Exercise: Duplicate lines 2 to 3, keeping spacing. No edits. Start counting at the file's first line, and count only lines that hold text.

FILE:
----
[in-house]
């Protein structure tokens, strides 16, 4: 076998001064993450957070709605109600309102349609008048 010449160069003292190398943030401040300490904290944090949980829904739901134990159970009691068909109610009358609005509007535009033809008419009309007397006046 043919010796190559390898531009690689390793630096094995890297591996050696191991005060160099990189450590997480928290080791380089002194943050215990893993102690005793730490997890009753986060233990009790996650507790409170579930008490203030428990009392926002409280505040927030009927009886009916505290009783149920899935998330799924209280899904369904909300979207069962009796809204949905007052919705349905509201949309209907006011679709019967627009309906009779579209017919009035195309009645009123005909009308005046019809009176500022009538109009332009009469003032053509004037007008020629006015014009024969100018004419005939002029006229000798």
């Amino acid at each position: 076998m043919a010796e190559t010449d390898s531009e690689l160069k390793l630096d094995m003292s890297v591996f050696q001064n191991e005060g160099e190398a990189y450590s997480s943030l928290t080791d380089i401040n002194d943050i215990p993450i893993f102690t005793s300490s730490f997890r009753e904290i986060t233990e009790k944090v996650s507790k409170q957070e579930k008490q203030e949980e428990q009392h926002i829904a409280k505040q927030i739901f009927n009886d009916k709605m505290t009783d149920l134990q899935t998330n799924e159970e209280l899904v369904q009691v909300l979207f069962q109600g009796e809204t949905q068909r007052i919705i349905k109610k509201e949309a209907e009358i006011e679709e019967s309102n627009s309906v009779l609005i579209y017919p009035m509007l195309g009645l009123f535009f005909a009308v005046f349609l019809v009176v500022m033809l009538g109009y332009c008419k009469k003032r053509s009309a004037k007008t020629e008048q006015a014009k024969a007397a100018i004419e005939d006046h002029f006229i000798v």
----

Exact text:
């Protein structure tokens, strides 16, 4: 076998001064993450957070709605109600309102349609008048 010449160069003292190398943030401040300490904290944090949980829904739901134990159970009691068909109610009358609005509007535009033809008419009309007397006046 043919010796190559390898531009690689390793630096094995890297591996050696191991005060160099990189450590997480928290080791380089002194943050215990893993102690005793730490997890009753986060233990009790996650507790409170579930008490203030428990009392926002409280505040927030009927009886009916505290009783149920899935998330799924209280899904369904909300979207069962009796809204949905007052919705349905509201949309209907006011679709019967627009309906009779579209017919009035195309009645009123005909009308005046019809009176500022009538109009332009009469003032053509004037007008020629006015014009024969100018004419005939002029006229000798």
């Amino acid at each position: 076998m043919a010796e190559t010449d390898s531009e690689l160069k390793l630096d094995m003292s890297v591996f050696q001064n191991e005060g160099e190398a990189y450590s997480s943030l928290t080791d380089i401040n002194d943050i215990p993450i893993f102690t005793s300490s730490f997890r009753e904290i986060t233990e009790k944090v996650s507790k409170q957070e579930k008490q203030e949980e428990q009392h926002i829904a409280k505040q927030i739901f009927n009886d009916k709605m505290t009783d149920l134990q899935t998330n799924e159970e209280l899904v369904q009691v909300l979207f069962q109600g009796e809204t949905q068909r007052i919705i349905k109610k509201e949309a209907e009358i006011e679709e019967s309102n627009s309906v009779l609005i579209y017919p009035m509007l195309g009645l009123f535009f005909a009308v005046f349609l019809v009176v500022m033809l009538g109009y332009c008419k009469k003032r053509s009309a004037k007008t020629e008048q006015a014009k024969a007397a100018i004419e005939d006046h002029f006229i000798v």